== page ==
Our Quote of the Week shines a light on a basic truth: that to continue to uphold white supremacy in the United States is ultimately destructive for all of us.
In 1957, Sargent Shriver spoke these words at Saints Faith, Hope and Charity Church. He was the head of the Public School
Board and the Catholic Interracial Council at the time. In this work, he led educational
reforms and spearheaded the integration of the Catholic high schools. It was through these efforts that he gained a deep understanding of the ways in which white supremacy tore at the fabric of our institutions.
As we continue to deal with the aftermath of the killing of George Floyd, we believe it would be irresponsible to relent in highlighting the impact of white supremacy
and of racism towards African Americans and other people of color in the United States. While the protests of the past weeks have resulted in some small signs of change in law enforcement in some localities, we are still seeing the horrendous cost of white supremacy on our citizens. Just three days ago, yet another African American man, Rayshard Brooks, was shot dead by police in Atlanta, Georgia. And white supremacy's cost is visible much beyond the most shocking acts of violence we are seeing. It is evident in our banking system, which still shows the remnants of redlining. It is visible in our education systems, and, as the COVID-19 crisis continues to show, in our healthcare system. It also manifests itself in workplace discrimination, in unjust and inhumane immigration policies,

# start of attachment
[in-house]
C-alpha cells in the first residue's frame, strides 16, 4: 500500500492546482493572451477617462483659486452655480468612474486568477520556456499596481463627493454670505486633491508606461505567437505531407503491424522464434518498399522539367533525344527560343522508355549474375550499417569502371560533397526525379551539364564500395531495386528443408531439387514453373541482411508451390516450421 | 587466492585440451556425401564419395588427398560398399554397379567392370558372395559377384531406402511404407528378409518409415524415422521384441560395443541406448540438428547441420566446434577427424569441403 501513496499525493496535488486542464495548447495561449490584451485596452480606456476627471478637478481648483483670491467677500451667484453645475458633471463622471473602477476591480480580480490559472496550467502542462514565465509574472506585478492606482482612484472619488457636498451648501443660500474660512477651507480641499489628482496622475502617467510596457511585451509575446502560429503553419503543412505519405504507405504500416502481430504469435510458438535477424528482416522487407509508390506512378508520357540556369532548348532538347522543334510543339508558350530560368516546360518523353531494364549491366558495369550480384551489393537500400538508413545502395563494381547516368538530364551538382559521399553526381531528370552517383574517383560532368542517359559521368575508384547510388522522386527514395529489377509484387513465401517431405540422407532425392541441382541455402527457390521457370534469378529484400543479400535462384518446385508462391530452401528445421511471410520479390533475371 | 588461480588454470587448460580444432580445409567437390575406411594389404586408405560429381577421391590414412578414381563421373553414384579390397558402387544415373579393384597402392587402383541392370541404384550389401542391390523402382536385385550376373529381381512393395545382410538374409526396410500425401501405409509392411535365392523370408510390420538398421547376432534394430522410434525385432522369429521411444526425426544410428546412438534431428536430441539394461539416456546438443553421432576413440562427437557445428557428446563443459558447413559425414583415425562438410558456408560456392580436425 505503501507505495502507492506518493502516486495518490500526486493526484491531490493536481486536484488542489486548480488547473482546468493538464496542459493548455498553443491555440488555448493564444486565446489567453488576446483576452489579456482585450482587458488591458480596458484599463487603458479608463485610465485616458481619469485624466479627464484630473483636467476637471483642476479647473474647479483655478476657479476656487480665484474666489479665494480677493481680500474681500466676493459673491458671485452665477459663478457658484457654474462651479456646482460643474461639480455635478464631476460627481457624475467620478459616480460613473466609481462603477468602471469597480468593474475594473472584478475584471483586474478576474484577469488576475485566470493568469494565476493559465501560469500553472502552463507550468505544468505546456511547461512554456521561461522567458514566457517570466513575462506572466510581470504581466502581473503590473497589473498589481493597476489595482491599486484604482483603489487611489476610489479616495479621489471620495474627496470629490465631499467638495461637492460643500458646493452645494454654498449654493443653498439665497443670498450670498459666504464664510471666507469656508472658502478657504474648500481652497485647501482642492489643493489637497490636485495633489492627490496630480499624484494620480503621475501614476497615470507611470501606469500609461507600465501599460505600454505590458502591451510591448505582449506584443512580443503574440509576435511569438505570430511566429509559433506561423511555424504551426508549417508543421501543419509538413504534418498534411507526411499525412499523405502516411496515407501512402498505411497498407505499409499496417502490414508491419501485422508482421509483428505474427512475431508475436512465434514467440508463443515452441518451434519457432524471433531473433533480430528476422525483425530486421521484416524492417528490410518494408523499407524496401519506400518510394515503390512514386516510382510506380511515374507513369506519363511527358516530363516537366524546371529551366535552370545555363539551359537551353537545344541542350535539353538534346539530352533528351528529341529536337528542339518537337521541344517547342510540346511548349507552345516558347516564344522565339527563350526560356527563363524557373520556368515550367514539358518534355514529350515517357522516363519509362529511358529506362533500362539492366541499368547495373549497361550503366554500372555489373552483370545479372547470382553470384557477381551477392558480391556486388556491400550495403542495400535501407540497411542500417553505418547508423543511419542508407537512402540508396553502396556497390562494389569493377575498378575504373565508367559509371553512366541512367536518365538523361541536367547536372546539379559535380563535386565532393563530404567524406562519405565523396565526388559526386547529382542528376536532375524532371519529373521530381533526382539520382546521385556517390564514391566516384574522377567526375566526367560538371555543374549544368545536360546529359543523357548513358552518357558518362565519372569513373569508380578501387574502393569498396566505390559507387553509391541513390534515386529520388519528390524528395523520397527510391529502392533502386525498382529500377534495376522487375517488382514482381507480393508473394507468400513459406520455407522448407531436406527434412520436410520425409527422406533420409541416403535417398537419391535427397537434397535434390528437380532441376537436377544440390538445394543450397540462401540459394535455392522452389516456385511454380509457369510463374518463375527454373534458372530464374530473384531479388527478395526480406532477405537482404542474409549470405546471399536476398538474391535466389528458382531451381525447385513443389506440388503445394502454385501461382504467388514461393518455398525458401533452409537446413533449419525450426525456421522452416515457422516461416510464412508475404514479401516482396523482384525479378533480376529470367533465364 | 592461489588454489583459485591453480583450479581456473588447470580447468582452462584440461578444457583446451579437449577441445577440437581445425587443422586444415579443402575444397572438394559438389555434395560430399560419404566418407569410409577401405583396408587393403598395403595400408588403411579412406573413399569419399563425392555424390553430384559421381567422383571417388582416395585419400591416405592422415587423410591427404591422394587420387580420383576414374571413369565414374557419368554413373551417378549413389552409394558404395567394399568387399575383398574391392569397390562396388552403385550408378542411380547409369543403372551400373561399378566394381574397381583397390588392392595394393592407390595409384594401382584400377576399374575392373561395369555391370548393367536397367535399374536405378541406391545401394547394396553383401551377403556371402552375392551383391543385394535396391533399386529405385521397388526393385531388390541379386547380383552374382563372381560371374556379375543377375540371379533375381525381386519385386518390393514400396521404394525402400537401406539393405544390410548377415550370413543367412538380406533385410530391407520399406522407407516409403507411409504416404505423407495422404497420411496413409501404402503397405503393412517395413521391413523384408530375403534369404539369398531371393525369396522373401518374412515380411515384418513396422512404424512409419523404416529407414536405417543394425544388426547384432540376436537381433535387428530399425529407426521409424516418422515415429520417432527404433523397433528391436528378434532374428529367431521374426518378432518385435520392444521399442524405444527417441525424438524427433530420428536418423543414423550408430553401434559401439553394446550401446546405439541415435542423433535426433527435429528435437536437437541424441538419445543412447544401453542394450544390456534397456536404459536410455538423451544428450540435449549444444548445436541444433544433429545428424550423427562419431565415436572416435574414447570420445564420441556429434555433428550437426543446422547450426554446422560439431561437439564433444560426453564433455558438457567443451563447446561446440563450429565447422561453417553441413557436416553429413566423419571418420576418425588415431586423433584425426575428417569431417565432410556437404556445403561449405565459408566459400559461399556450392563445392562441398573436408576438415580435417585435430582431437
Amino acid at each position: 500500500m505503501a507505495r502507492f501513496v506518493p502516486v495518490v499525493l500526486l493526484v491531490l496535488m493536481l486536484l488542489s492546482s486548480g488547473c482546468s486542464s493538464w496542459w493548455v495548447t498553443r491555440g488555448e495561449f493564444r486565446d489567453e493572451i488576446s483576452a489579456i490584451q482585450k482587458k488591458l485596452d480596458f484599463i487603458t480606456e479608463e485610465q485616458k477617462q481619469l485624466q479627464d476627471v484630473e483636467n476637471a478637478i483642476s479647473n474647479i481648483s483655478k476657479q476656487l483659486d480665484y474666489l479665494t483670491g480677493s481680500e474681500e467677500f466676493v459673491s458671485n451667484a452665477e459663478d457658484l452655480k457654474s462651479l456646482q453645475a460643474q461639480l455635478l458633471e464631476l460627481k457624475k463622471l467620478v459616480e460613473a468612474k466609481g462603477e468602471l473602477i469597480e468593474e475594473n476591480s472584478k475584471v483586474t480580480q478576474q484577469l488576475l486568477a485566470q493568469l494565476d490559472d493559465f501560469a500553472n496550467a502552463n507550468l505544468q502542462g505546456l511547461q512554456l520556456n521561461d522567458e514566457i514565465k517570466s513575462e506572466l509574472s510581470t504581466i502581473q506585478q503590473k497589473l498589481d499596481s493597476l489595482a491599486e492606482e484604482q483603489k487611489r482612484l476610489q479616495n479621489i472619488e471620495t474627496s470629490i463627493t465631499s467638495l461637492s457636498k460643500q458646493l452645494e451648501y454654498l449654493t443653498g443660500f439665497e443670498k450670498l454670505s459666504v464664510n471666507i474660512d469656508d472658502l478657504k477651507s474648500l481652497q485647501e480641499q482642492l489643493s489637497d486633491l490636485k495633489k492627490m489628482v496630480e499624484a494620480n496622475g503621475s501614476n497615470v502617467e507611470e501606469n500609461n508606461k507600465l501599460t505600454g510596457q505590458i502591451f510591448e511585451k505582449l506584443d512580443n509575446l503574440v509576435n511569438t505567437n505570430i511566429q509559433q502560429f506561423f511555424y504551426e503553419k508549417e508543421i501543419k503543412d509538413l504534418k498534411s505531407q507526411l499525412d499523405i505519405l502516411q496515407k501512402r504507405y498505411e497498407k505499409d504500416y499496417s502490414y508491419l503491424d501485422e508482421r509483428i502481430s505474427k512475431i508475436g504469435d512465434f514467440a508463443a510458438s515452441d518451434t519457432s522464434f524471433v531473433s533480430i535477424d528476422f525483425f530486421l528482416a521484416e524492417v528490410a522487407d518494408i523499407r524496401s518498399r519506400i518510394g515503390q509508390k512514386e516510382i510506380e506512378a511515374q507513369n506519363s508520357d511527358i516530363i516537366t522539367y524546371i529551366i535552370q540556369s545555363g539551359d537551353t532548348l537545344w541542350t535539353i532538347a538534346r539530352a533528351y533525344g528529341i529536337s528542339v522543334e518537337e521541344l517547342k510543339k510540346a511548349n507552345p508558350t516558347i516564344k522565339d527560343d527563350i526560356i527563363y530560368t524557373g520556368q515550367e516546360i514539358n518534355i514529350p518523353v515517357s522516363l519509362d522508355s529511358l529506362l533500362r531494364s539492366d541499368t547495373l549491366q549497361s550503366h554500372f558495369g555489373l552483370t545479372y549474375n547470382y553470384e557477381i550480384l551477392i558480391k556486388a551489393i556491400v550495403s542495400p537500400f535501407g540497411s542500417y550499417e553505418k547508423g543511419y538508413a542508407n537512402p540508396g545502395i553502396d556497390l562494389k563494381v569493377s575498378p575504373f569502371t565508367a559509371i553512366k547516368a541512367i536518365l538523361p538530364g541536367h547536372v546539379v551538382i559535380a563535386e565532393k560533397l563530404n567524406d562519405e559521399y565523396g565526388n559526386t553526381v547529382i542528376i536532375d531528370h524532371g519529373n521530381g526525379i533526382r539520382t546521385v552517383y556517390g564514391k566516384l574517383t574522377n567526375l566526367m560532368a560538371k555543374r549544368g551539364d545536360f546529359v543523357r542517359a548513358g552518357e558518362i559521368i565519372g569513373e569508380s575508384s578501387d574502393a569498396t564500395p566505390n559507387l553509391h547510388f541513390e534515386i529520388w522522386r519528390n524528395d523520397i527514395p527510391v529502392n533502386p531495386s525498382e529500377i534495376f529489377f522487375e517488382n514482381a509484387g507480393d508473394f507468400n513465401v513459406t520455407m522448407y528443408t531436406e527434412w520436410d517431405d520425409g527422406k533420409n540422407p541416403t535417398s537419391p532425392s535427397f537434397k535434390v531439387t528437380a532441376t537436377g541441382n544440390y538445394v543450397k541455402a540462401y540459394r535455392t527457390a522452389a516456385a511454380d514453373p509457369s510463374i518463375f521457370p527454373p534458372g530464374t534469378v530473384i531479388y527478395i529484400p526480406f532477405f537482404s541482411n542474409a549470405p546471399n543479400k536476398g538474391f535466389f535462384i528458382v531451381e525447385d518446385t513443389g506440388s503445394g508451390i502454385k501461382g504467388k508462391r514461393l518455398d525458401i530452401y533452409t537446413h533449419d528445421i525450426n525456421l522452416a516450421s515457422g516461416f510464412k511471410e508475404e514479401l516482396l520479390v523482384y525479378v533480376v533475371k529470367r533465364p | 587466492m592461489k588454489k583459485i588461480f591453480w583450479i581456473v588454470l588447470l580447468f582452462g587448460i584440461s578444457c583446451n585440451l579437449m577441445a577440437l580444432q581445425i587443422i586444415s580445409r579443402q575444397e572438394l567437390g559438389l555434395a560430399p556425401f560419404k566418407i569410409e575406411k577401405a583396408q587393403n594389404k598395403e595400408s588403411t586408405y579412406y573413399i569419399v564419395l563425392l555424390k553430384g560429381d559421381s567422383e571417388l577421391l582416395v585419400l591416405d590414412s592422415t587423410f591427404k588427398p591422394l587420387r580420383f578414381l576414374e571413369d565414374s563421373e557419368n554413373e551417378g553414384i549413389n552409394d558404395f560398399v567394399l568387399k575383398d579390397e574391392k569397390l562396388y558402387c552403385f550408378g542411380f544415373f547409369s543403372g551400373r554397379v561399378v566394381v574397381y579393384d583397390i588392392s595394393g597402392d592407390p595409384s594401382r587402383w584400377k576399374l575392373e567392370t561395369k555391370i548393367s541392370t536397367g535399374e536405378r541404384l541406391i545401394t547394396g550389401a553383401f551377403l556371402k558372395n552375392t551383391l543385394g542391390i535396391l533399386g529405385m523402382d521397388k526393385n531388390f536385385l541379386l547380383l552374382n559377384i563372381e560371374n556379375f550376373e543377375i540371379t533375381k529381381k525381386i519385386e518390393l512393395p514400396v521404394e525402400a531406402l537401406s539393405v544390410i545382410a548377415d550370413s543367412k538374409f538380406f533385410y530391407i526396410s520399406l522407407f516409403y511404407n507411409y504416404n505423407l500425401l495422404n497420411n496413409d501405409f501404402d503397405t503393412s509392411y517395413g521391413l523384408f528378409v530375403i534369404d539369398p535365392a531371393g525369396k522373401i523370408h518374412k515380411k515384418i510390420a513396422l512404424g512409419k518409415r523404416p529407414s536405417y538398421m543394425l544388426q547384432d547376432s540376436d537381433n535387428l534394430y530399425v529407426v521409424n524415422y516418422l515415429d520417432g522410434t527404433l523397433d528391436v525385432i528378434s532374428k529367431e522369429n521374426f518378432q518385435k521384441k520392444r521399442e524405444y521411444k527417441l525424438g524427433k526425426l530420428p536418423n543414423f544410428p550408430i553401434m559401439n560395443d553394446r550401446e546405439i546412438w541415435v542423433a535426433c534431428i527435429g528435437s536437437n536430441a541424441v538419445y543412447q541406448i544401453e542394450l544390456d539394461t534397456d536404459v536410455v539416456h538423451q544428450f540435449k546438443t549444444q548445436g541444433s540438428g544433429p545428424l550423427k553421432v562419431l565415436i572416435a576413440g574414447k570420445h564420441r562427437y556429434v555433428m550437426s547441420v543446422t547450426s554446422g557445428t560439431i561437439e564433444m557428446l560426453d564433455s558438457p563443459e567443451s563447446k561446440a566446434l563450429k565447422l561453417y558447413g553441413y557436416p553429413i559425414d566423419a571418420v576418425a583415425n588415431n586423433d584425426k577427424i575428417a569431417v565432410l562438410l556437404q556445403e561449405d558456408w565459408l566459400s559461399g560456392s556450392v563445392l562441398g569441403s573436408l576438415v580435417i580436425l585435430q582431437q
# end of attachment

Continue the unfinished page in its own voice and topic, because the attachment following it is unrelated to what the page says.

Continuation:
and in everyday acts of aggression fueled by white privilege. All of these injustices, large and small, make it impossible for us to create a peaceful society.
It's up to all of us to make the changes necessary to overcome the oppressive systems we have built. The same patterns of injustice and violence will persist unless we continue to push for changes at all levels of society: in our attitudes, our behaviors, and our policies.